All first-year students as well as students returning after one or two semesters away from school are subject to the tests, which are $50. Students that are enrolled in cooperative programs between Linn State and other local colleges are also required to take drug tests. Students that test positive for drugs will be placed on probation and be required to complete an online educational program, but a second positive result will result in a student-initiated withdrawal or an administrative withdrawal from Linn State.
As expected, Linn State Technical College is making headlines for its new policy. Fox Nation reports that the mandatory drug screenings have drawn the ire of civil libertarians who think the school has gone too far. “I’ve never heard of any other adult public educational institution that presumes to drug-test all of its students," attorney Dan Viets, who is also a member of the Missouri Civil Liberties Association, told the media. “They’re trying to break some new ground here. I don’t think the courts will uphold it.”
Linn State argues that drug tests for employees who work with heavy machinery or in some health professions are common, and they are simply preparing students for the workforce after graduation. “There is absolutely no data to support the notion that drug testing improves safety," Viets argues.
New students were told about the drug testing in school this spring prior to their enrollment and again during fall orientation, and The Chronicle reports that nearly all of the students signed an agreement to be tested. “I don’t think a lot of us are bent out of shape," first-year Linn State student Brian Crider told the Associated Press. “I think it’s a good idea. It helps us prepare for the real world,” he said, echoing Linn State’s sentiments.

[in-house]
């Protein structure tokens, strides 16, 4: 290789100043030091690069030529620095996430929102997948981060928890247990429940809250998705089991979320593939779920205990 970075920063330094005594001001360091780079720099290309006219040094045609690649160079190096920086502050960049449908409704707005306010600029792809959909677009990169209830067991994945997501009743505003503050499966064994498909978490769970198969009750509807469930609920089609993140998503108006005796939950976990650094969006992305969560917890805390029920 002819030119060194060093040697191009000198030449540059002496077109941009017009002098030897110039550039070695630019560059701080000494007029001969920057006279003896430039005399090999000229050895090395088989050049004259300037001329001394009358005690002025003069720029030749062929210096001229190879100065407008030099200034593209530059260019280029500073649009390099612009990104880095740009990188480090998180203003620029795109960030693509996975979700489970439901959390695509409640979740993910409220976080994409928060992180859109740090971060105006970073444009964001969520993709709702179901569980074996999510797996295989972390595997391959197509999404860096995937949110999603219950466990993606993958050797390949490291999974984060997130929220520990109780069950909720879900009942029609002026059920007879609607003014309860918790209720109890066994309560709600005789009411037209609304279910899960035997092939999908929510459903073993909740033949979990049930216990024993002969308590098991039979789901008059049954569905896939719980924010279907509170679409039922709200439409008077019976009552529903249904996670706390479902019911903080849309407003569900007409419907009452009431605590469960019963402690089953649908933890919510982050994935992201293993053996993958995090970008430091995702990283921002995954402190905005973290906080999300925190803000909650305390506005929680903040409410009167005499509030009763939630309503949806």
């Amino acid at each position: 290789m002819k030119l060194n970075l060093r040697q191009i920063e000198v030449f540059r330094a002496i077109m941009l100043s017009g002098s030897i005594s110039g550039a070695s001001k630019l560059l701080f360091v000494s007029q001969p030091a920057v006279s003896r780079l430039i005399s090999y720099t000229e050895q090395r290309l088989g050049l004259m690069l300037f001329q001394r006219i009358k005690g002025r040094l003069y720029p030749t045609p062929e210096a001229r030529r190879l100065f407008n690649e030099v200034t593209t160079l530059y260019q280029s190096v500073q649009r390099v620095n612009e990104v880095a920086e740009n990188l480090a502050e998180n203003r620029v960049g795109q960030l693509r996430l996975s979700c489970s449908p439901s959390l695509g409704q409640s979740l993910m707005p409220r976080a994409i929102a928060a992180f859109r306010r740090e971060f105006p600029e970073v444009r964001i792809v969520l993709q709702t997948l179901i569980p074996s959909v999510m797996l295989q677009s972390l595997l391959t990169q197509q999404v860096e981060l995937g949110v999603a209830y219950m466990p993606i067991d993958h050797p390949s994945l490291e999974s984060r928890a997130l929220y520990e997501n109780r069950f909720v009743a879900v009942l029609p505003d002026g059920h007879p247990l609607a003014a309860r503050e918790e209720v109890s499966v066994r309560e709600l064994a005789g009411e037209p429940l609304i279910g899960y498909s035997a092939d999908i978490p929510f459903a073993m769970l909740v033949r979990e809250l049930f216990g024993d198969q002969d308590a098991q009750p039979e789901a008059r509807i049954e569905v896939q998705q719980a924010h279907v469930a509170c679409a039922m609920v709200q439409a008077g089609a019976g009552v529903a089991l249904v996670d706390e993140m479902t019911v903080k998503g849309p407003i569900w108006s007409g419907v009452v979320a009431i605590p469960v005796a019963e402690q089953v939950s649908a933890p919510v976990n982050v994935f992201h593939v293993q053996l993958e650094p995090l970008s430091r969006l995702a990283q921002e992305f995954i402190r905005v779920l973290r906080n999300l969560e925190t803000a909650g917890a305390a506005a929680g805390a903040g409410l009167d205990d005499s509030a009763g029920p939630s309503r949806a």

On the other hand, one writer at The Spectrum, the University at Buffalo’s independent student newspaper, feels otherwise. “The problem is, the students are the ones employing the college not the other way around. If anything, the students should demand drug tests of the faculty and staff of the college,” the writer surmises. “Drug tests like this defer the college’s responsibility to educate its students and fail to help students who have actual addictions to drugs. It seems like Linn State is admitting that they don’t want to spend any money on students’ well being and just kick them out for being a problem.”
Quite different than Linn State’s opinion, but there are two sides to every story. What do you think of mandatory drug tests for college students?
Melissa Rhone earned her Bachelor of Music in Education from the University of Tampa. She resides in the Tampa Bay area and enjoys writing about college, pop culture, and epilepsy awareness.